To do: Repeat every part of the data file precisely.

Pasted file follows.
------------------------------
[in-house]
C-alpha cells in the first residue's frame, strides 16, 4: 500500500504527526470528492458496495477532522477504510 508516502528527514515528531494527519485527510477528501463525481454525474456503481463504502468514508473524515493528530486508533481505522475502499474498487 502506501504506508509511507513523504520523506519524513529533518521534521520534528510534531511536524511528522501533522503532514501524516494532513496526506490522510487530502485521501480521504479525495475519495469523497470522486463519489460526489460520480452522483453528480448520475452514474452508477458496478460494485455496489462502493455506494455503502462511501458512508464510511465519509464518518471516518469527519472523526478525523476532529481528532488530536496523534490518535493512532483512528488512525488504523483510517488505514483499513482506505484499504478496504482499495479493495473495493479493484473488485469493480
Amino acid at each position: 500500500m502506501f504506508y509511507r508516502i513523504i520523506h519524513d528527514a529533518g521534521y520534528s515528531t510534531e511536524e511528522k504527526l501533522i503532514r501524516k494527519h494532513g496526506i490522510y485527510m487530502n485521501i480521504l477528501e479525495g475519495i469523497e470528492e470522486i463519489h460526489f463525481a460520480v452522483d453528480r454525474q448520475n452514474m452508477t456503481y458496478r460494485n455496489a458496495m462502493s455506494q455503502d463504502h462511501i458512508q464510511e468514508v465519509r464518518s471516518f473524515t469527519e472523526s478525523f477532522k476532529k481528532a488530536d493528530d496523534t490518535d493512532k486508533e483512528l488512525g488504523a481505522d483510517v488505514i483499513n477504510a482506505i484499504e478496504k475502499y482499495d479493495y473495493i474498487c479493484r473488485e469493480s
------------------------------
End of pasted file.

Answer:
[in-house]
C-alpha cells in the first residue's frame, strides 16, 4: 500500500504527526470528492458496495477532522477504510 508516502528527514515528531494527519485527510477528501463525481454525474456503481463504502468514508473524515493528530486508533481505522475502499474498487 502506501504506508509511507513523504520523506519524513529533518521534521520534528510534531511536524511528522501533522503532514501524516494532513496526506490522510487530502485521501480521504479525495475519495469523497470522486463519489460526489460520480452522483453528480448520475452514474452508477458496478460494485455496489462502493455506494455503502462511501458512508464510511465519509464518518471516518469527519472523526478525523476532529481528532488530536496523534490518535493512532483512528488512525488504523483510517488505514483499513482506505484499504478496504482499495479493495473495493479493484473488485469493480
Amino acid at each position: 500500500m502506501f504506508y509511507r508516502i513523504i520523506h519524513d528527514a529533518g521534521y520534528s515528531t510534531e511536524e511528522k504527526l501533522i503532514r501524516k494527519h494532513g496526506i490522510y485527510m487530502n485521501i480521504l477528501e479525495g475519495i469523497e470528492e470522486i463519489h460526489f463525481a460520480v452522483d453528480r454525474q448520475n452514474m452508477t456503481y458496478r460494485n455496489a458496495m462502493s455506494q455503502d463504502h462511501i458512508q464510511e468514508v465519509r464518518s471516518f473524515t469527519e472523526s478525523f477532522k476532529k481528532a488530536d493528530d496523534t490518535d493512532k486508533e483512528l488512525g488504523a481505522d483510517v488505514i483499513n477504510a482506505i484499504e478496504k475502499y482499495d479493495y473495493i474498487c479493484r473488485e469493480s